When a small MSF mobile team reached Adiftaw for the first time in mid-March, they found the health post had been looted and partially destroyed. Medical files, broken equipment and torn medicine packets were strewn across the floors of every room, none of the beds had mattresses, no medical staff were present.
Adiftaw is a village in Ethiopia’s conflict-hit Tigray region, situated three hours north of Axum along hilly dirt roads. What the team found was nothing new and echoed their experiences on almost every visit to a new place anywhere across Tigray, from east to west and from north to south.
In the months since November, the 10,000 people living in and around Adiftaw have been unable either to see a doctor or be referred to a hospital for specialist care. Soon after the MSF team had cleaned up the health post and opened a temporary mobile clinic, dozens of people showed up, arriving slowly but steadily from all directions.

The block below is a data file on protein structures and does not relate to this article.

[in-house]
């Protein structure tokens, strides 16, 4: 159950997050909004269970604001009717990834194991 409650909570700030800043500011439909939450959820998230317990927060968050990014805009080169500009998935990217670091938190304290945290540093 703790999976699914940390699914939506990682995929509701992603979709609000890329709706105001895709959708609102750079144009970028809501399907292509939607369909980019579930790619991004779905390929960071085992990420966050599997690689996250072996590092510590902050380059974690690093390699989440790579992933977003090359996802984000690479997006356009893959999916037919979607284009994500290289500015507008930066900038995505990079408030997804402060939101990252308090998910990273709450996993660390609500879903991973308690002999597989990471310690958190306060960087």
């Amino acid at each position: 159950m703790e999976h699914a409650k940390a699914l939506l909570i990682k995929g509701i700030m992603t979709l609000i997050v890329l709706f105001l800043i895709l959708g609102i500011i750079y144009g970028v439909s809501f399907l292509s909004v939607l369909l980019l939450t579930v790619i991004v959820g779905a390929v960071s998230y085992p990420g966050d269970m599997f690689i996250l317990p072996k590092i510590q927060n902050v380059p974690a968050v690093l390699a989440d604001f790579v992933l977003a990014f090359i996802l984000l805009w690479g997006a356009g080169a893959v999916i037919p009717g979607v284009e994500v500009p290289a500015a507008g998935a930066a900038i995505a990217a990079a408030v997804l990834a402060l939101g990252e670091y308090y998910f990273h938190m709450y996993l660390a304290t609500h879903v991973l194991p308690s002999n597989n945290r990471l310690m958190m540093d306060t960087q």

Mostly they were mothers carrying small children wrapped on their backs. But others arrived too: young men carried an elderly man, apparently sick with malaria, sitting on a wooden chair attached to an improvised stretcher; several elderly women appeared, their bodies aching from chronic conditions. However, not everyone got the help they sought. The medical staff were focusing on children, pregnant women and people needing emergency care.
About an hour after starting triage, MSF staff had to announce they could not let any more patients in that day, as the medics simply did not have capacity to see anyone else in the three-hour window for consultations.